This past week I had the pleasure and privilege of attending the presentation and reading of Lee T. Bycel’s beautiful and heart-rending “Refugees In America.” It was a poignant and edifying experience to say the least. Lee’s book tells the stories of 11 people, their stories chosen from hundreds of interviews and conversations with survivors of all ages and from around the world. These are people who have come to America seeking refuge from political, social, and ethnic persecution. They are people who have suffered imprisonment and torture, the destruction of their homes and livelihoods, the murder of their neighbors, friends, and family.
During his talk Lee shared his view, which he explicates in his book, that this is not a partisan issue, nor is it an argument for “open borders” or any of the other political “hot-button” issues we as Americans are currently struggling with. Instead it is an appeal for compassion and a rational global response to a global catastrophe that is only going to get worse as we add environmental degradation due to global climate change to the reasons that people are forced to flee their homelands.
As Lee’s book makes abundantly clear, and their stories elucidate, these folks do not come to take from us, as many seem to fear, but to share the bounty of freedom and self-determination that we are so privileged to enjoy. “My hope is that one day I will not be viewed as a refugee but simply another human being making positive contributions to American society.” (Meron Semedar, formerly of Eritrea)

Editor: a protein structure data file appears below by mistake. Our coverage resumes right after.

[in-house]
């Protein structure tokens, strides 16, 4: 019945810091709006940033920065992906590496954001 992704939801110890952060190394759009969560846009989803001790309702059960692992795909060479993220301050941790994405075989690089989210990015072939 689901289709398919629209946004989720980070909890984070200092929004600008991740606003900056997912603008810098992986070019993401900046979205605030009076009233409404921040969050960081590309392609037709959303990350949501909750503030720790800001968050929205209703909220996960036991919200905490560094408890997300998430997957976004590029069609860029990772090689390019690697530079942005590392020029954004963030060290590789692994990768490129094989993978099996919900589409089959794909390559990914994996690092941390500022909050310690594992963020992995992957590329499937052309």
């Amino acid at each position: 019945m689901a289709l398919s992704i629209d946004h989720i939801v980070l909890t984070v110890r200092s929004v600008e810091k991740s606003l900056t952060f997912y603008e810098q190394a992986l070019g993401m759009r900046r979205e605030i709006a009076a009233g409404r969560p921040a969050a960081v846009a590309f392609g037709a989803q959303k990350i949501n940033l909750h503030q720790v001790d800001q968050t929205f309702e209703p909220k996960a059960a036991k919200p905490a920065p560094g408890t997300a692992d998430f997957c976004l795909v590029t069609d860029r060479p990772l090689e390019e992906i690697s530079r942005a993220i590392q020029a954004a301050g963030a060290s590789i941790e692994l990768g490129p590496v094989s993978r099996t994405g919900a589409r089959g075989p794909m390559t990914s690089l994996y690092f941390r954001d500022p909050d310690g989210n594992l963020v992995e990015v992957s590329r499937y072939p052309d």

As one of my favorite authors, and a former refugee in his own right, Ishmael Beah writes in the foreword, “People leave their homes, and their countries behind because they can no longer find life there — life as in the possibility to exist. They drag their wounded, but not broken, spirits, looking to start over again, often anywhere, really. How can anyone fear such people?”
I think that one of the main points of Lee’s book is that one does not have to be a humanitarian activist to either be concerned about this issue or engaged in searching for a solution to the global crisis that displaced peoples and refugees will continue to be. Lee’s hope “...is that this book will move readers not only to care deeply about the plight of refugees and their resettlement but also deepen their resolve to help.” That sounds reasonable to me.